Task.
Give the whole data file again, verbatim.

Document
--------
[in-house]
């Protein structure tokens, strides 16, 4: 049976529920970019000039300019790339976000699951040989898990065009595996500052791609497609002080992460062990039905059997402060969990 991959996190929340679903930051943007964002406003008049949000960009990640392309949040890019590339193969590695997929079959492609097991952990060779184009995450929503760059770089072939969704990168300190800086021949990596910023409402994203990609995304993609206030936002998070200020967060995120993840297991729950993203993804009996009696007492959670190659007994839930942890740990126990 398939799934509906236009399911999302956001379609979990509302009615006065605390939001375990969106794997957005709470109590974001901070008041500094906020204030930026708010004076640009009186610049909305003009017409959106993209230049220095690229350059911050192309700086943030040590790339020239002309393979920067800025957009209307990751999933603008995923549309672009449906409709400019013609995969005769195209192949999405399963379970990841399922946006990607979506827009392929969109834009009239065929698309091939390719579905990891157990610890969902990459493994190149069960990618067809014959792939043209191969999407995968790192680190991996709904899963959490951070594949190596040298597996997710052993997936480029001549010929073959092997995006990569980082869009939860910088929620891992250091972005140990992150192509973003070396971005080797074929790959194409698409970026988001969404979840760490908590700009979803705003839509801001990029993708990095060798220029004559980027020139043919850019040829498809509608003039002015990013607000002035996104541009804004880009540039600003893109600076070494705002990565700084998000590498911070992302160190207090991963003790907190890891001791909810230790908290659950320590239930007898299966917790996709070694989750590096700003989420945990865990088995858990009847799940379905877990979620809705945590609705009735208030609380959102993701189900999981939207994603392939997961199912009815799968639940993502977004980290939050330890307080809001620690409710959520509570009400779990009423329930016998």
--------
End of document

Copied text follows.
[in-house]
């Protein structure tokens, strides 16, 4: 049976529920970019000039300019790339976000699951040989898990065009595996500052791609497609002080992460062990039905059997402060969990 991959996190929340679903930051943007964002406003008049949000960009990640392309949040890019590339193969590695997929079959492609097991952990060779184009995450929503760059770089072939969704990168300190800086021949990596910023409402994203990609995304993609206030936002998070200020967060995120993840297991729950993203993804009996009696007492959670190659007994839930942890740990126990 398939799934509906236009399911999302956001379609979990509302009615006065605390939001375990969106794997957005709470109590974001901070008041500094906020204030930026708010004076640009009186610049909305003009017409959106993209230049220095690229350059911050192309700086943030040590790339020239002309393979920067800025957009209307990751999933603008995923549309672009449906409709400019013609995969005769195209192949999405399963379970990841399922946006990607979506827009392929969109834009009239065929698309091939390719579905990891157990610890969902990459493994190149069960990618067809014959792939043209191969999407995968790192680190991996709904899963959490951070594949190596040298597996997710052993997936480029001549010929073959092997995006990569980082869009939860910088929620891992250091972005140990992150192509973003070396971005080797074929790959194409698409970026988001969404979840760490908590700009979803705003839509801001990029993708990095060798220029004559980027020139043919850019040829498809509608003039002015990013607000002035996104541009804004880009540039600003893109600076070494705002990565700084998000590498911070992302160190207090991963003790907190890891001791909810230790908290659950320590239930007898299966917790996709070694989750590096700003989420945990865990088995858990009847799940379905877990979620809705945590609705009735208030609380959102993701189900999981939207994603392939997961199912009815799968639940993502977004980290939050330890307080809001620690409710959520509570009400779990009423329930016998």